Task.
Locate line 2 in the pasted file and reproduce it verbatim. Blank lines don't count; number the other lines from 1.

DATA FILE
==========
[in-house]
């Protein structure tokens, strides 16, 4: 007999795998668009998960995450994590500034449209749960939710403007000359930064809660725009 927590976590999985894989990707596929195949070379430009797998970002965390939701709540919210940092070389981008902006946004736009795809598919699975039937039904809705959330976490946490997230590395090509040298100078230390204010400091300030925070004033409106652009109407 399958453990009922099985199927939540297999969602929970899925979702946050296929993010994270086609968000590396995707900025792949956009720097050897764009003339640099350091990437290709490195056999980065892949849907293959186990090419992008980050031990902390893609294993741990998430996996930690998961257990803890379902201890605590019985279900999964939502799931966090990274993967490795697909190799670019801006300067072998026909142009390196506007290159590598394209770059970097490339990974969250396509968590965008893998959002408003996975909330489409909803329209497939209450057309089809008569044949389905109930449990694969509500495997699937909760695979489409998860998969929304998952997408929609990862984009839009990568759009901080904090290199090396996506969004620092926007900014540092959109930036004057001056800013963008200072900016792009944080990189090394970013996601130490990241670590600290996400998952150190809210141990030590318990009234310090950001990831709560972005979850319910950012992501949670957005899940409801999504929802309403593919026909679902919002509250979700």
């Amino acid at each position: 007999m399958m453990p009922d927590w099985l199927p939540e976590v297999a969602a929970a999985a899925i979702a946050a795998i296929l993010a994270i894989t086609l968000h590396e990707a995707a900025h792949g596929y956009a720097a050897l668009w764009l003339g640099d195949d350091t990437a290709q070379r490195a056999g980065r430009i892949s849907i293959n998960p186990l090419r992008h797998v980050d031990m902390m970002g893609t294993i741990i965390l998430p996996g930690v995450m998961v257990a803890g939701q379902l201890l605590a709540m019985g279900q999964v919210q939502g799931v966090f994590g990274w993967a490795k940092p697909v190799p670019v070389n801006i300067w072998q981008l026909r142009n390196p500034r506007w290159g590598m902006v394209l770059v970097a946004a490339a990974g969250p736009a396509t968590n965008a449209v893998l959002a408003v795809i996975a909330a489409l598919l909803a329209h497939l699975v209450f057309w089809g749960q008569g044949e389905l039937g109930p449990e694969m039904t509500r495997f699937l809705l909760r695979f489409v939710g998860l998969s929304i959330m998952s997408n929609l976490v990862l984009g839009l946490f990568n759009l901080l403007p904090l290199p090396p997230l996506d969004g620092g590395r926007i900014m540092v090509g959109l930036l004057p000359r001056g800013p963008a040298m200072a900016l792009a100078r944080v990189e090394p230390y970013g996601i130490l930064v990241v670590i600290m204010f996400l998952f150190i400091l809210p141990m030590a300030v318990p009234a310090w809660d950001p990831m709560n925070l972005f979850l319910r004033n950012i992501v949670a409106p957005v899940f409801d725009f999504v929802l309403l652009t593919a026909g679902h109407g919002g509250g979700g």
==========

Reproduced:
């Protein structure tokens, strides 16, 4: 007999795998668009998960995450994590500034449209749960939710403007000359930064809660725009 927590976590999985894989990707596929195949070379430009797998970002965390939701709540919210940092070389981008902006946004736009795809598919699975039937039904809705959330976490946490997230590395090509040298100078230390204010400091300030925070004033409106652009109407 399958453990009922099985199927939540297999969602929970899925979702946050296929993010994270086609968000590396995707900025792949956009720097050897764009003339640099350091990437290709490195056999980065892949849907293959186990090419992008980050031990902390893609294993741990998430996996930690998961257990803890379902201890605590019985279900999964939502799931966090990274993967490795697909190799670019801006300067072998026909142009390196506007290159590598394209770059970097490339990974969250396509968590965008893998959002408003996975909330489409909803329209497939209450057309089809008569044949389905109930449990694969509500495997699937909760695979489409998860998969929304998952997408929609990862984009839009990568759009901080904090290199090396996506969004620092926007900014540092959109930036004057001056800013963008200072900016792009944080990189090394970013996601130490990241670590600290996400998952150190809210141990030590318990009234310090950001990831709560972005979850319910950012992501949670957005899940409801999504929802309403593919026909679902919002509250979700």